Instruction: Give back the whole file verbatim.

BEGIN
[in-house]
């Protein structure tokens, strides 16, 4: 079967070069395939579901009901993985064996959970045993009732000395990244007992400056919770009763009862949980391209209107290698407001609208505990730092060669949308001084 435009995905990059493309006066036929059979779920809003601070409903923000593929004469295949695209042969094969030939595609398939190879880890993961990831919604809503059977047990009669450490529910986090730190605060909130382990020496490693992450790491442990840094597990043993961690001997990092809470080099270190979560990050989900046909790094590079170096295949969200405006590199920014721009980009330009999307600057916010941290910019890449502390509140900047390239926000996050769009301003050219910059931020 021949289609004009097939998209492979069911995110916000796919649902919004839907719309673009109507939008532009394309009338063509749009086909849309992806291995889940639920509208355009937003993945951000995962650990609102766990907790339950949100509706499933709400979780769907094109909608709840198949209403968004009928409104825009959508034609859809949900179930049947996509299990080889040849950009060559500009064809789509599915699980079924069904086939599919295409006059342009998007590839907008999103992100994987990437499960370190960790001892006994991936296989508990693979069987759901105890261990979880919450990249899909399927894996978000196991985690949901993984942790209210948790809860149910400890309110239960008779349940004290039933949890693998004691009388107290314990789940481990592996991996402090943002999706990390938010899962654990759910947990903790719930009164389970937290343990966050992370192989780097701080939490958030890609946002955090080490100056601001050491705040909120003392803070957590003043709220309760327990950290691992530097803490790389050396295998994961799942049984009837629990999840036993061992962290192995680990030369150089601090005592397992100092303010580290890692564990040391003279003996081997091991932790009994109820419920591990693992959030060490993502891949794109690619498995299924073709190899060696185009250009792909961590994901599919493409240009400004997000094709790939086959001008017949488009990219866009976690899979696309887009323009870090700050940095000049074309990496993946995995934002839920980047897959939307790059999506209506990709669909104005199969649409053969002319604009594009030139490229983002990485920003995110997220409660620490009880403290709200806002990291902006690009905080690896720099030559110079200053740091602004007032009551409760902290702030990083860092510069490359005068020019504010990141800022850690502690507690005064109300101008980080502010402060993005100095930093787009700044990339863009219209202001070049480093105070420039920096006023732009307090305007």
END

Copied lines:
[in-house]
């Protein structure tokens, strides 16, 4: 079967070069395939579901009901993985064996959970045993009732000395990244007992400056919770009763009862949980391209209107290698407001609208505990730092060669949308001084 435009995905990059493309006066036929059979779920809003601070409903923000593929004469295949695209042969094969030939595609398939190879880890993961990831919604809503059977047990009669450490529910986090730190605060909130382990020496490693992450790491442990840094597990043993961690001997990092809470080099270190979560990050989900046909790094590079170096295949969200405006590199920014721009980009330009999307600057916010941290910019890449502390509140900047390239926000996050769009301003050219910059931020 021949289609004009097939998209492979069911995110916000796919649902919004839907719309673009109507939008532009394309009338063509749009086909849309992806291995889940639920509208355009937003993945951000995962650990609102766990907790339950949100509706499933709400979780769907094109909608709840198949209403968004009928409104825009959508034609859809949900179930049947996509299990080889040849950009060559500009064809789509599915699980079924069904086939599919295409006059342009998007590839907008999103992100994987990437499960370190960790001892006994991936296989508990693979069987759901105890261990979880919450990249899909399927894996978000196991985690949901993984942790209210948790809860149910400890309110239960008779349940004290039933949890693998004691009388107290314990789940481990592996991996402090943002999706990390938010899962654990759910947990903790719930009164389970937290343990966050992370192989780097701080939490958030890609946002955090080490100056601001050491705040909120003392803070957590003043709220309760327990950290691992530097803490790389050396295998994961799942049984009837629990999840036993061992962290192995680990030369150089601090005592397992100092303010580290890692564990040391003279003996081997091991932790009994109820419920591990693992959030060490993502891949794109690619498995299924073709190899060696185009250009792909961590994901599919493409240009400004997000094709790939086959001008017949488009990219866009976690899979696309887009323009870090700050940095000049074309990496993946995995934002839920980047897959939307790059999506209506990709669909104005199969649409053969002319604009594009030139490229983002990485920003995110997220409660620490009880403290709200806002990291902006690009905080690896720099030559110079200053740091602004007032009551409760902290702030990083860092510069490359005068020019504010990141800022850690502690507690005064109300101008980080502010402060993005100095930093787009700044990339863009219209202001070049480093105070420039920096006023732009307090305007």